European Journal of Human Genetics (2009) 17, 1314–1324; doi:10.1038/ejhg.2009.46; published online 1 April 2009

The maternal aborigine colonization of La Palma (Canary Islands)

Rosa Fregel1, Jose Pestano2, Matilde Arnay3, Vicente M Cabrera1, Jose M Larruga1 and Ana M González1

  1. 1Departamento de Genética, Facultad de Biología, Universidad de La Laguna, Tenerife, Spain
  2. 2Laboratorio de Genética, Facultad de Medicina, Universidad de Las Palmas de Gran Canaria,Gran Canaria, Spain
  3. 3Departamento de Prehistoria, Universidad de La Laguna, Tenerife, Spain

Correspondence: Dr R Fregel, Department of Genetics, University of La Laguna, Avda. Astrofísico Fco. Sánchez, La Laguna, Santa Cruz de Tenerife 38271, Spain. Tel: +34 922 318 350; Fax: +34 922 318 311; E-mail:

Received 14 October 2008; Revised 17 February 2009; Accepted 20 February 2009; Published online 1 April 2009.



Teeth from 38 aboriginal remains of La Palma (Canary Islands) were analyzed for external and endogenous mitochondrial DNA control region sequences and for diagnostic coding positions. Informative sequences were obtained from 30 individuals (78.9%). The majority of lineages (93%) were from West Eurasian origin, being the rest (7%) from sub-Saharan African ascription. The bulk of the aboriginal haplotypes had exact matches in North Africa (70%). However, the indigenous Canarian sub-type U6b1, also detected in La Palma, has not yet been found in North Africa, the cradle of the U6 expansion. The most abundant H1 clade in La Palma, defined by transition 16260, is also very rare in North Africa. This means that the exact region from which the ancestors of the Canarian aborigines came has not yet been sampled or that they have been replaced by later human migrations. The high gene diversity found in La Palma (95.2±2.3), which is one of the farthest islands from the African continent, is of the same level than the previously found in the central island of Tenerife (92.4±2.8). This is against the supposition that the islands were colonized from the continent by island hopping and posterior isolation. On the other hand, the great similarity found between the aboriginal populations of La Palma and Tenerife is against the idea of an island-by-island independent maritime colonization without secondary contacts. Our data better fit to an island model with frequent migrations between islands.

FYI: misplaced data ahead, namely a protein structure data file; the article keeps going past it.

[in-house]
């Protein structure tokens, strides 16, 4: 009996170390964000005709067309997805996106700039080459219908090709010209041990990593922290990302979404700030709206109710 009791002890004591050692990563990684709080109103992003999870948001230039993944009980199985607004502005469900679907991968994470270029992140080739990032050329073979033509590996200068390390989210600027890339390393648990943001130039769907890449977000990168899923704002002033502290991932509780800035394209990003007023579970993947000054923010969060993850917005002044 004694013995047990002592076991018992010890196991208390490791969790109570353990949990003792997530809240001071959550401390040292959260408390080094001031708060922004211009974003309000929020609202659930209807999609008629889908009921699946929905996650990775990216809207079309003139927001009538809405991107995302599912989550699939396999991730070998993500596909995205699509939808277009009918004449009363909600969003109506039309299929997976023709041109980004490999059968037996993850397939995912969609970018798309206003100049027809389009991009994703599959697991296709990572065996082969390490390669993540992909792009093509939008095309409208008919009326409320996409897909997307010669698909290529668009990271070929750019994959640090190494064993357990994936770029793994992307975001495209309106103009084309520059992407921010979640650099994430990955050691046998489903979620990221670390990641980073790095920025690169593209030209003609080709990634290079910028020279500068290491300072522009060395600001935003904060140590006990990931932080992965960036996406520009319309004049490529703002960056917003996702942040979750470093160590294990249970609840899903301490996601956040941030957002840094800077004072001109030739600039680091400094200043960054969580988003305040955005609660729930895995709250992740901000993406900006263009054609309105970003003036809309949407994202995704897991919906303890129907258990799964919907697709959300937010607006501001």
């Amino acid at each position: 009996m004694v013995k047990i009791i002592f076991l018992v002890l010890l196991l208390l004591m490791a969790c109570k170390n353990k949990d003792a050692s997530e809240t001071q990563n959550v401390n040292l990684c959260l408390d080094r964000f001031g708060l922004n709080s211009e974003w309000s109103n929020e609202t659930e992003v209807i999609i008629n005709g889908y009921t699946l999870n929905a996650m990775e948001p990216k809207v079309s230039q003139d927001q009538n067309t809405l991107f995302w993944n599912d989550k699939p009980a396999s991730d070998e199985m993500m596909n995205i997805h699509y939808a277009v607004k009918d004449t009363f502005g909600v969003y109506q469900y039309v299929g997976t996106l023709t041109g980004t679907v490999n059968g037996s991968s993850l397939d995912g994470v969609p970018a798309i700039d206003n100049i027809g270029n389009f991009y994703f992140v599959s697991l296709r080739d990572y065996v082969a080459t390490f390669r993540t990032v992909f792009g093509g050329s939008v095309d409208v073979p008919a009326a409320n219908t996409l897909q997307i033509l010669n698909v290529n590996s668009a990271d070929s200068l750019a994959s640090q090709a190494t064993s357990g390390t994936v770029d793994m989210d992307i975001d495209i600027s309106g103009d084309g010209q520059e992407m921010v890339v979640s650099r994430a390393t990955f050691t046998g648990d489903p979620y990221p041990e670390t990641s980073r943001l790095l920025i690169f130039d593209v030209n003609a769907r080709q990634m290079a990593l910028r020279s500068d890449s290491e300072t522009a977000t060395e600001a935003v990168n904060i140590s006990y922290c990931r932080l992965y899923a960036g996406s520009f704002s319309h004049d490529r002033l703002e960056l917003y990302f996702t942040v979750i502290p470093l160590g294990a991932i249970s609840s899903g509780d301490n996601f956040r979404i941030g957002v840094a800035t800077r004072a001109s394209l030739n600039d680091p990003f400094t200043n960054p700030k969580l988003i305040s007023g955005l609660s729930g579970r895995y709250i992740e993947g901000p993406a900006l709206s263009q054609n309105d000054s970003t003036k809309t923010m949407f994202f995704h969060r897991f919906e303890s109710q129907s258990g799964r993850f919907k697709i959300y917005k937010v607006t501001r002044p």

ancient DNA, mtDNA haplogroups, Canarian aborigines, colonization